Method to Determine Plasma Concentration of Paracetamol Venous blood was collected by venipuncture in K2EDTAcontaining tubes, and plasma was separated and stored at -80 C. Quantification of paracetamol in plasma was performed via high-performance liquid chromatography (HPLC) with paired mass spectrometry (MS/MS). Analysis of human plasma samples began on 16 March 2016.

This study was regarded as exploratory and thus sample size was not determined by power analysis. Two populations were identified and analyzed in this study. The safety population comprised subjects enrolled in the study that received any quantity of study drug. The per-protocol population comprised subjects who received all study drug doses and provided all 33 protocol-specified blood samples within required time frames without any major protocol deviations. Pharmacokinetic simulations were performed to predict the paracetamol concentrations after the second, third, and fourth doses of paracetamol assuming no co-administration of morphine. The simulations were based on the observed pharmacokinetic values after the first dose of orally or intravenously administered paracetamol. Simulations were performed using Phoenix WinNonlin V 6.4 (Certara, Princeton, NJ).

Pharmacokinetics Mean plasma pharmacokinetic parameters of oral paracetamol administered before, during, and after morphine administration are presented in Table 1. Observed paracetamol peak concentration (Cmax) and area under the plasma concentration-time curve over the 6-h dosing interval (AUC0–6) for paracetamol following oral administration were reduced when co-administered with morphine, and increased after morphine was discontinued. The mean AUC0–6 was decreased from 31.00 lgh/ mL after the second dose (28.51 lgh/mL) and third dose (25.31 lgh/mL) of oral paracetamol, and then sharply increased following the fourth dose (52.38 lgh/mL), resulting in statistically significant increases between fourth and first dose (p.001), and fourth and third dose (p = 0.004).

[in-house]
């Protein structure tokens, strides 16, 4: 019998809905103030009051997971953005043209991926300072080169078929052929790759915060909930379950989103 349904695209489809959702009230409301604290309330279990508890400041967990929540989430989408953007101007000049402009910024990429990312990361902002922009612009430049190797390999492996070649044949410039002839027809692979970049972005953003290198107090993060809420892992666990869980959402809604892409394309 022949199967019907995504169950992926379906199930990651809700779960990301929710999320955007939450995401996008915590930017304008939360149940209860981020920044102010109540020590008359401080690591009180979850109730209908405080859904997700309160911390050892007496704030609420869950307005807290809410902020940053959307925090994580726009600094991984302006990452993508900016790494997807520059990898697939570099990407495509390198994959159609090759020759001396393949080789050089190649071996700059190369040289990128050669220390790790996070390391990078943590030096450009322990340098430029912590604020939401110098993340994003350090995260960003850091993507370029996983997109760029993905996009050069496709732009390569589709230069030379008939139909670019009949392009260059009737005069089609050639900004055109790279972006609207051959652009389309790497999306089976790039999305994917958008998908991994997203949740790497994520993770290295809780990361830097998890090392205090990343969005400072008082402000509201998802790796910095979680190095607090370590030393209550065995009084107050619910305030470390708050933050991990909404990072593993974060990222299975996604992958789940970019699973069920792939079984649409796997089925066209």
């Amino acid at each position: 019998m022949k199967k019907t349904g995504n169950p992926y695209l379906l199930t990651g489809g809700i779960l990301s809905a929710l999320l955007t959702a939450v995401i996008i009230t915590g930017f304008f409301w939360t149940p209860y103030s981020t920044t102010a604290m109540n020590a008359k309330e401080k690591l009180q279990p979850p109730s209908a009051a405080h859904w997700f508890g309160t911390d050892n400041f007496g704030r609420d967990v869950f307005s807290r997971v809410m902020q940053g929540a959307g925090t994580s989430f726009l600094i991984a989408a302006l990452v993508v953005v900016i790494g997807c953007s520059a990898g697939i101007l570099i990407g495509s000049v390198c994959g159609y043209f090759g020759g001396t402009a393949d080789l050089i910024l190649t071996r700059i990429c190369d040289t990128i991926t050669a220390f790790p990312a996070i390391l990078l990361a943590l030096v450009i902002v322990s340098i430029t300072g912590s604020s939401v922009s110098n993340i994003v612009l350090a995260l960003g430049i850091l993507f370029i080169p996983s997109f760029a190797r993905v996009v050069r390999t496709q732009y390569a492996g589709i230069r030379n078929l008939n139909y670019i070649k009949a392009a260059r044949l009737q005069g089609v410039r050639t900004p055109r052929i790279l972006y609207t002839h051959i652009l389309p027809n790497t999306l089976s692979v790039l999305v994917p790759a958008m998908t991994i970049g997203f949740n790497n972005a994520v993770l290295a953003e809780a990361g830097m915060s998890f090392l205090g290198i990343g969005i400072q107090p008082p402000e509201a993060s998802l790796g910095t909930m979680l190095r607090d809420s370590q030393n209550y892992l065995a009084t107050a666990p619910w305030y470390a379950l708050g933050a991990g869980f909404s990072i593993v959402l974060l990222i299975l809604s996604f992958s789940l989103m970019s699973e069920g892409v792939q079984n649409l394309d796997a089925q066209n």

The mean Cmax followed a similar trend, decreasing from 11.6 lg/mL after the first dose to 7.29 lg/ mL after the second dose and 7.25 lg/mL after the third dose of paracetamol, and then increasing significantly after the fourth dose (13.5 lg/mL, p = 0.019, when compared with the third dose). Time to peak plasma concentration (Tmax) for oral paracetamol was prolonged during and after co-administration of morphine. Significantly prolonged mean Tmax (i.e., delayed Cmax) values were also observed after the fourth (2.84 h, p = 0.031) dose of oral paracetamol when compared to the first dose (1.48 h).

Overall, this study demonstrated a substantial impact on the pharmacokinetic profile of oral paracetamol, but not intravenous paracetamol, when co-administered with morphine. Greater pharmacokinetic variability was seen following administration of paracetamol orally compared to intravenously, particularly after subjects were exposed to morphine. This variability could be attributed multiple factors: (1) much of the inter-individual inherent physiologic variability could be contributing to higher variance in absorption, (2) the uptake of paracetamol from the small intestine is much faster than from the stomach due to the greater surface area.